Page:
History shows that rights are even more likely to be threatened during – or shortly after – a crisis, during times of scarcity, and when fear predominates. Recognizing this, CREEC set in motion a three-pronged response at the onset of the COVID-19 pandemic. Our response employs strong collaboration and education, swift action for individuals in need, and broad impact litigation. In the last month CREEC has focused our resources on the following:
We believe that we’re stronger together.
Collaboration with sister organizations
CREEC joined dozens of organizations to write emergency letters and complaints in California, Colorado, Montana and Tennessee advocating for fair and legal treatment of the most vulnerable groups during this crisis, including:
- letter to Colorado Governor Jared Polis seeking policies and procedures to protect the rights of people with disabilities, with an emphasis on access to health care;
- letter to DHS, ICE and GEO Group officials at the Adelanto Detention Facility in California requesting parole for medically vulnerable detained immigrants;
- complaint filed with U.S. Department of Health and Human Services’ Office of Civil Rights about COVID-19 treatment rationing plan in Tennessee and;
- work with the ACLU of Montana requesting reduction of population of incarcerated persons and appointment of a special master (in progress).
Educating others to help
CREEC’s expertise in civil rights for people with disabilities, immigrants in detention, and at the intersection of immigration and disability rights is being put to good use preparing others to help some of the most vulnerable groups during this pandemic, including:
- participating in a Denver Tele-Town Hall Meeting panel to discuss health care at the Aurora ICE Processing Center.
- virtually presenting to law students at Temple University on the intersection of disability and immigration law during a time of COVID-19 emergency work.
- collaborating with sister organizations to collect, organize, and share data to better inform COVID-19 legal responses (in progress).
We’ve mobilized additional resources for individuals in crisis.
Action on behalf of individuals
CREEC’s Immigration Detention Accountability Project (IDAP) Help Desk has been busy since the onset of the COVID-19 crisis. IDAP’s Help Desk was established to provide quick, effective technical assistance in our areas of expertise to immigration attorneys, advocates and directly impacted people. Since late February, the Help Desk has:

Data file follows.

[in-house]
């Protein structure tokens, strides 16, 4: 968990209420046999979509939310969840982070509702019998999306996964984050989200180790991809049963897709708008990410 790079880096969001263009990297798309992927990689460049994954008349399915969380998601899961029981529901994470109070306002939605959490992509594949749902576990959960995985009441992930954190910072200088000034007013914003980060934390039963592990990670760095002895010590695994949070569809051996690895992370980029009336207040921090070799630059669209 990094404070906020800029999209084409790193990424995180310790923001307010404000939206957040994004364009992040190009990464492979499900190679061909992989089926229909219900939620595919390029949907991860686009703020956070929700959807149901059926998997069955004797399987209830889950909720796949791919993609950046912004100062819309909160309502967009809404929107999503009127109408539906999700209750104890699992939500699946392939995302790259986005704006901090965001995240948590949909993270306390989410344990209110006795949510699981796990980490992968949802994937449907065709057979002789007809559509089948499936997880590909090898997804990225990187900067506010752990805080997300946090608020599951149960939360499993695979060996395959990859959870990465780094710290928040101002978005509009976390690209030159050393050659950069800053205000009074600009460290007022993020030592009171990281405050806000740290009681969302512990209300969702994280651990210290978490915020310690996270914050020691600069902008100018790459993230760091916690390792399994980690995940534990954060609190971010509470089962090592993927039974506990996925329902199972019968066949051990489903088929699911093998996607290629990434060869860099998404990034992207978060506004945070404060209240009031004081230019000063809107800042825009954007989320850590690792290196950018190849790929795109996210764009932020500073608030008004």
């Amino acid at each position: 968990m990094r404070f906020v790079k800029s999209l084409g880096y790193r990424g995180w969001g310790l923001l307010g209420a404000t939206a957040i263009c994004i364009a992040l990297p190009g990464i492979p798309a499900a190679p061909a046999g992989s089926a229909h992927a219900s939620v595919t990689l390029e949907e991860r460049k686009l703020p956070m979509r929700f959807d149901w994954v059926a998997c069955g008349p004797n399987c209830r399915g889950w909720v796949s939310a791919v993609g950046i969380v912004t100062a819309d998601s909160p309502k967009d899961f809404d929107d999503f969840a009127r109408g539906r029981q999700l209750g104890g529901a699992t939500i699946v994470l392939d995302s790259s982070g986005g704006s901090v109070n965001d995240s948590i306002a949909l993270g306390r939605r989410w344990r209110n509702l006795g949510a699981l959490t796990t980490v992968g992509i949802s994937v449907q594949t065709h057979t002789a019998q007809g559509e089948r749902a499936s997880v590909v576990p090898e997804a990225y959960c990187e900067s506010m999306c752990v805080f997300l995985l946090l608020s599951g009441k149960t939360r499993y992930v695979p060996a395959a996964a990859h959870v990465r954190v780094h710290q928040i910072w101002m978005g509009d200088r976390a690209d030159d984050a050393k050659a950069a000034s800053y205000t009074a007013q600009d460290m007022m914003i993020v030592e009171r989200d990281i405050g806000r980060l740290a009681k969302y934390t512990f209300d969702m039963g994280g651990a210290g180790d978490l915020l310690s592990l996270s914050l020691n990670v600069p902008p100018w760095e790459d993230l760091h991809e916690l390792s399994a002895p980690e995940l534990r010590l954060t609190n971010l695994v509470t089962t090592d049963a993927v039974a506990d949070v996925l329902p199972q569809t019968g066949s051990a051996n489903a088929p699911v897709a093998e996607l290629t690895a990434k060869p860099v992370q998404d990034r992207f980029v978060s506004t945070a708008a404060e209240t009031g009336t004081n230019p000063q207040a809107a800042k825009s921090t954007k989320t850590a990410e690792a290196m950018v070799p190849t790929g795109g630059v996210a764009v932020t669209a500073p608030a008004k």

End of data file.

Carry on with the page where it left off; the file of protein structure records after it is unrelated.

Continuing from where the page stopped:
- advised three habeas petitions for detained immigrants at the Adelanto ICE Processing Center which resulted in release.
- filed two humanitarian parole requests related to COVID-19 complications.
- referred five inquiries to immigration law providers for emergency representation.
- collaborated with more than 50 medical professionals to increase advocacy for detained immigrants at risk of COVID-19 complications at the Aurora ICE Processing Center.
- advised dozens of immigration attorneys and advocates on effective action for clients at risk of COVID-19 complications in ICE detention.
We continue to seek systemic change through class action litigation during the pandemic.
Broad impact work- more important than ever
Our plaintiffs in Fraihat v. ICE and all immigrants in detention, especially those who are medically vulnerable, are at dramatically increased risk for infection, serious long-term injury, and death from COVID-19. Soon after the pandemic was announced, CREEC and co-counsel filed an emergency application for a preliminary injunction seeking immediate steps to protect people in immigration prisons, and if that proves impossible, seeking their immediate release. Hearings on this request are scheduled for mid-April. Nearly 40,000 people are currently detained by ICE. Success in the courts with this preliminary injunction could result in thousands of saved lives.
Civil rights legal work is critical during the COVID-19 crisis and CREEC is in a unique position to help. As a small organization with the necessary expertise and broad, deep connections within the disability rights and immigration rights communities, CREEC can pivot and respond quickly. “COVID-19 poses a dire threat to people in prisons, detention centers, and other congregate settings. CREEC is proud to play a role in trying to protect these people,” says Tim Fox, Co-Executive Director.
CREEC is committed to continued response to new and shifting needs as this pandemic and resulting economic crisis unfold while also maintaining work on existing, high priority cases and advocacy unrelated to COVID-19.